The residential sector is a crucial segment in Italy, as it represents the most significant component of household wealth, and homeownership greatly prevails (around 73%) in comparison to other European countries. Moreover, the construction sector is an important contributor to domestic economy (about 10% of the GDP), but the last market cycle had a substantial impact on the construction business. The most significant downsizing concerned the constructions, as they have lost more than 10 percent of companies, almost 20 percent of employees and around 30 percent of the gross fixed capital formation. A weak economic prospect hit the property market, dramatically reduced the volume of transactions and bring the house prices down in most cities. This prolonged downturn of the market freeze the capital flow in most of part of the country, but different towns experienced different reactions to the global economic crisis.

This paper aims at analysing the particular condition of the Italian residential market of the last 20 years, clustering the Italian cities into groups according to their behaviour and their characterization. The novelty of the approach proposed here lies in using not only market data and socio-economic covariates for the analysed cities, but also trends and dynamics shown by the adjoining and surrounding territorial units, according to the principles of spatial data analysis. Indeed, following the so-called first law of geography (Tobler, 1970), “everything is related to everything else, but near things are more related than distant things”. Therefore, we expect that the real estate market fundamentals in a city are affected, to a certain extent, by what happens in the neighbouring cities.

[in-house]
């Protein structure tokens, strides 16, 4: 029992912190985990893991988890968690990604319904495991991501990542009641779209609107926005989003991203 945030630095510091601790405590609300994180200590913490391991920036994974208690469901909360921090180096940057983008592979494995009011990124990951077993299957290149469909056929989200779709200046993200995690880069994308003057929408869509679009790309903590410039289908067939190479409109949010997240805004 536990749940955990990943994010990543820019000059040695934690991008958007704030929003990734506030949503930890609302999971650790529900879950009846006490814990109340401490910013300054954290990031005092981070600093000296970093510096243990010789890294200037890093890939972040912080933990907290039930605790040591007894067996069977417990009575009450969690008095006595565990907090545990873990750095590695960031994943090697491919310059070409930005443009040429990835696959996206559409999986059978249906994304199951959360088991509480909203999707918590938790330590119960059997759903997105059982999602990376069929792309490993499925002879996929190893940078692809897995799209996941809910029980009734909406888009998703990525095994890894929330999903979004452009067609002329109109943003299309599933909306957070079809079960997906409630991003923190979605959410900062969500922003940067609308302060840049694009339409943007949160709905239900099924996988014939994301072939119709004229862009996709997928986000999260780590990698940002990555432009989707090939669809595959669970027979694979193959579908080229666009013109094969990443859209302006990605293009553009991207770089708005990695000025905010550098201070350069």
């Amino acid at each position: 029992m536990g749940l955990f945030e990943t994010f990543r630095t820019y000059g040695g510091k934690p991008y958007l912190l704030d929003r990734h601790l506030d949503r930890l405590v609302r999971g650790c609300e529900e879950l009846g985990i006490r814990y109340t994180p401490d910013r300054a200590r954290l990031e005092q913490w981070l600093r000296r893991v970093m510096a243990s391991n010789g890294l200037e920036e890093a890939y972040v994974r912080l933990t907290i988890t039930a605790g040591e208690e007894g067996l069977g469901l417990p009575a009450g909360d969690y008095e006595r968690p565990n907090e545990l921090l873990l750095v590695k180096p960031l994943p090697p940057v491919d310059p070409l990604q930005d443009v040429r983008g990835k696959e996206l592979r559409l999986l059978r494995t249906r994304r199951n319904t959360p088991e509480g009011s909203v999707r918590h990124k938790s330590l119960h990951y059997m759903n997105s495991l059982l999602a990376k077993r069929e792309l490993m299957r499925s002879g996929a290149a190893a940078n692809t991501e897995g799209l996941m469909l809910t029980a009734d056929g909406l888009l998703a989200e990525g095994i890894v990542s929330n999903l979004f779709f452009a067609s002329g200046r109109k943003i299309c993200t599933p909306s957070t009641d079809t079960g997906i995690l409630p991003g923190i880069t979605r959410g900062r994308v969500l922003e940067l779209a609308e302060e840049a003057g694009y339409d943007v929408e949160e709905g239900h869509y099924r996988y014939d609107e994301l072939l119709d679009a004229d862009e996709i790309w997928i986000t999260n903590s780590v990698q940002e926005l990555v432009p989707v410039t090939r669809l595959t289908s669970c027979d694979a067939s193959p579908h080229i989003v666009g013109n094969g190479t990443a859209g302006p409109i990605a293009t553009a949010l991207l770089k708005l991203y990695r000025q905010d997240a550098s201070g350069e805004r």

The method has been implemented using the data of the last two market cycles (expansion: 1999 – 2006; recession: 2007 – 2016), employing a variety of demand-side and supply-side variables, such as the number of transactions, house stock, house prices, building permits, quality of life, index of sustainability. The analysis has been conducted considering data organised at NUTS 3 level (Nomenclature of Territorial Units for Statistics), namely, the Provinces. Custer analysis is then used to determine the composition of different submarkets and to characterise them, in order to understand their different conditions and to assess the weakness of the various submarkets during the expansion and the downturn of the market.